The new study is from the Organization for Economic Cooperation and Development and is entitled the “Teaching and Learning International Survey”. It questioned more than 100,000 lower secondary school teachers and about 6,500 head teachers from 34 countries. This is the second such survey, with the last coming in 2008.
Despite the low numbers in terms of teachers feeling properly appreciated, which also included only 4.9% of teachers in France saying that society valued their work and 5% in Sweden, other figures were more encouraging.
Overall job satisfaction was high with 9 out of 10 teachers positive about their work and 8 out of 10 saying they would choose teaching again, if starting anew.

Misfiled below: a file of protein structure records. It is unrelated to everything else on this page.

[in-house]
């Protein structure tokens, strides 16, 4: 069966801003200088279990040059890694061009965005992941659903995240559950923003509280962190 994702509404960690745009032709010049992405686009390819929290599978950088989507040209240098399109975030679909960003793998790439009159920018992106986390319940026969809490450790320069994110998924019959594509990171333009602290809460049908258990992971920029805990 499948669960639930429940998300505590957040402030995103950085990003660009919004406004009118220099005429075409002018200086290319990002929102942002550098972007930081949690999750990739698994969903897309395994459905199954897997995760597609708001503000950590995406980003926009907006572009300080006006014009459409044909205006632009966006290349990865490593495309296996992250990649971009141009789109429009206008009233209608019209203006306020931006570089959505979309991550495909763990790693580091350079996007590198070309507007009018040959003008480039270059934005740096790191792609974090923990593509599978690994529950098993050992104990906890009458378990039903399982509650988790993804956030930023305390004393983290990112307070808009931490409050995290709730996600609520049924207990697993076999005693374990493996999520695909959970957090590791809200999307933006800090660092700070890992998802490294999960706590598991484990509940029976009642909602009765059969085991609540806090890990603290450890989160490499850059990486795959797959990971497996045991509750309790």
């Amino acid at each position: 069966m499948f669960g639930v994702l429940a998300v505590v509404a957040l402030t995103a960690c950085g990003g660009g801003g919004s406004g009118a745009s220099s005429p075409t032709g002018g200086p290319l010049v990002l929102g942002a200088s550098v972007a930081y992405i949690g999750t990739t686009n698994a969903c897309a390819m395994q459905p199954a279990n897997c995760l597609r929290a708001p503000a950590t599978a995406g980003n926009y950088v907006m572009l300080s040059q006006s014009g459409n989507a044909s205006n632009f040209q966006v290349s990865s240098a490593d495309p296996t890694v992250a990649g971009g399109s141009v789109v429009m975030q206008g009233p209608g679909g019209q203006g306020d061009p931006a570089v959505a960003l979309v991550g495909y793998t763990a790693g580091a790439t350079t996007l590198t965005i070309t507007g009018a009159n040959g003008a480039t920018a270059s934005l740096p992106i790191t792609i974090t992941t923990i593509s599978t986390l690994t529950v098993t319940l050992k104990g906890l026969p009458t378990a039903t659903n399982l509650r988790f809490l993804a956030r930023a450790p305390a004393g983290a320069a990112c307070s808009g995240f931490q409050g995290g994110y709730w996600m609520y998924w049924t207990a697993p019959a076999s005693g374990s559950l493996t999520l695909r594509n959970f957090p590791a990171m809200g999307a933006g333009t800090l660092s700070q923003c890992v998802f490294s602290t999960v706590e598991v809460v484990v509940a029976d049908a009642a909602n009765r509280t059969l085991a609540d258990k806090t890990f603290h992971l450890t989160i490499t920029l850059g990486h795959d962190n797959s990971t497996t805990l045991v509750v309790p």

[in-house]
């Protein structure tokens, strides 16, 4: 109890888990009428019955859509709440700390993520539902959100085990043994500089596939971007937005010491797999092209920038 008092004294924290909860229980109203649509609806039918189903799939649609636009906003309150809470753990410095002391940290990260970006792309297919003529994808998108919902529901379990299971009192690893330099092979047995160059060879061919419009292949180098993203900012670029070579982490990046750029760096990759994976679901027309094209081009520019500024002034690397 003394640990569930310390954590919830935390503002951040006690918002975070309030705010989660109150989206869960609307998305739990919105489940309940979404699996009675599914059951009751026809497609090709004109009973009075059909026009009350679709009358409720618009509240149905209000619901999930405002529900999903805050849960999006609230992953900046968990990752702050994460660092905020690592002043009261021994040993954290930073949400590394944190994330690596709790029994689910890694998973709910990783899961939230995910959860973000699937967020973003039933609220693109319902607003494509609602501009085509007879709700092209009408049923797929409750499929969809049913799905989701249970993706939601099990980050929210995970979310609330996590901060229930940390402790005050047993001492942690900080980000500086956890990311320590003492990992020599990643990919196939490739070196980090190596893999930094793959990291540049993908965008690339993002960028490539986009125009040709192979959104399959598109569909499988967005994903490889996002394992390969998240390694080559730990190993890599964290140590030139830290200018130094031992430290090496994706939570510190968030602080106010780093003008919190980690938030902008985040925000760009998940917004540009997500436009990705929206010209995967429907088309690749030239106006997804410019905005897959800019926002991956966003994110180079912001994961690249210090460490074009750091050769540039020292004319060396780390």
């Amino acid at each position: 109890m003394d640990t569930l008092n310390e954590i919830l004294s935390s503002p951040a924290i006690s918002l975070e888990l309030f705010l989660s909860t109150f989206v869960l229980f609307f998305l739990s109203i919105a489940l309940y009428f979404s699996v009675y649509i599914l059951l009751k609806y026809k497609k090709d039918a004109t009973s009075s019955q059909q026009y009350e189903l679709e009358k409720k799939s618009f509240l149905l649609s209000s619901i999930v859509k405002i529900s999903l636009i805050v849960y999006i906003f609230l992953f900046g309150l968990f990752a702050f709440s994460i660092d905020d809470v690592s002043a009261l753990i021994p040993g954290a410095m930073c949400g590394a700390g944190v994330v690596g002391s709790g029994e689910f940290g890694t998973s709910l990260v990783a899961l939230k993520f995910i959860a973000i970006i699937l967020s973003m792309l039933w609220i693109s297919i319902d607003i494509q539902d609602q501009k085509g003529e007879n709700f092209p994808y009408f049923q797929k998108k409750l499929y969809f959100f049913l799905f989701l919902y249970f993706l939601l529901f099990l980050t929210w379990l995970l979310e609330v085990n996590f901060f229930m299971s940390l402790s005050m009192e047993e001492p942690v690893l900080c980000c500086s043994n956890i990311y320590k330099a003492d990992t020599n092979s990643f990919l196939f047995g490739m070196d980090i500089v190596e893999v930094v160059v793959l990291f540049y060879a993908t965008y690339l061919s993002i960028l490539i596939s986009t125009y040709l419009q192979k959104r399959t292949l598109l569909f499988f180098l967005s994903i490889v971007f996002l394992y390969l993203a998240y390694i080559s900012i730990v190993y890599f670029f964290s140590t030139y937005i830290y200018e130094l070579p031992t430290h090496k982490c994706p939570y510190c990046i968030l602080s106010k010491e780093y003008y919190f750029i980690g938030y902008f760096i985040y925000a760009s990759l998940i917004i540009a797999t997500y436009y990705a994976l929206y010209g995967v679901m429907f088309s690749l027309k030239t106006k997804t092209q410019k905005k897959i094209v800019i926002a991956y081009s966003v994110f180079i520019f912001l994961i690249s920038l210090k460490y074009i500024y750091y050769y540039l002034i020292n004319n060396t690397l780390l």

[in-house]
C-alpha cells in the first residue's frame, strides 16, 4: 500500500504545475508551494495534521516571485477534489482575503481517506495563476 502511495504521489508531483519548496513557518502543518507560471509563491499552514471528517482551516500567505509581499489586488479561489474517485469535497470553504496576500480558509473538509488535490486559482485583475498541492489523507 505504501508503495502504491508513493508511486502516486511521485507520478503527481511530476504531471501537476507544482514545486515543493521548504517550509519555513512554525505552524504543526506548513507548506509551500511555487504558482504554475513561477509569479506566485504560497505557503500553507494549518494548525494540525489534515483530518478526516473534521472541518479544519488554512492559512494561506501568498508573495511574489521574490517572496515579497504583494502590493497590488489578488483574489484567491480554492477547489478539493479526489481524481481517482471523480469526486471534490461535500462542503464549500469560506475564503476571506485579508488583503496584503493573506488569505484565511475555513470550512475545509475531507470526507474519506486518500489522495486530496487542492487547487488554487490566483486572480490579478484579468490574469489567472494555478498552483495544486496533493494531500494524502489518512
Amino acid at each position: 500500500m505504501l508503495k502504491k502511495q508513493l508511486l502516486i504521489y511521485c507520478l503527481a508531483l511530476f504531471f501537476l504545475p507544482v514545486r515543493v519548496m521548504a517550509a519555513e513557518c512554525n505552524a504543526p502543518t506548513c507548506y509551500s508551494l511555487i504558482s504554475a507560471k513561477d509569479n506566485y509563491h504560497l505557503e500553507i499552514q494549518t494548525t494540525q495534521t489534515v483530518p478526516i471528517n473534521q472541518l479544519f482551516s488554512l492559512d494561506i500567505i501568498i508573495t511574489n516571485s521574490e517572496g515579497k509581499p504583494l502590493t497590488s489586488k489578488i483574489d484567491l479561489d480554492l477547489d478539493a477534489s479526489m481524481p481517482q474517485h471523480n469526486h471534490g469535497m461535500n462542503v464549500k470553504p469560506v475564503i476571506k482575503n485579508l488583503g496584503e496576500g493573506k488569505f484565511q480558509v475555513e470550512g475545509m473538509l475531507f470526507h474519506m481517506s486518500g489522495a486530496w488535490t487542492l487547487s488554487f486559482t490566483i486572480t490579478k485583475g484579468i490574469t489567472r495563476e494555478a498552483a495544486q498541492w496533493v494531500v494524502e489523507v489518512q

Another area that the survey addressed was that of where experienced teachers are likely to teach. Results showed that teachers with at least 5 years of teaching experience tend not to be in economically challenged schools.
This international survey, which did include the US, is consistent with similar surveys conducted just in the United States in that figures show teachers feel underappreciated. In the U.S., the figure is about a third feeling properly appreciated. The overall concern with these figures is that it will be a disincentive for highly qualified prospective teachers to join the teaching force.
For more information, please visit: http://www.nytimes.com/2014/06/30/world/europe/many-teachers-feel-undervalued-survey-finds.html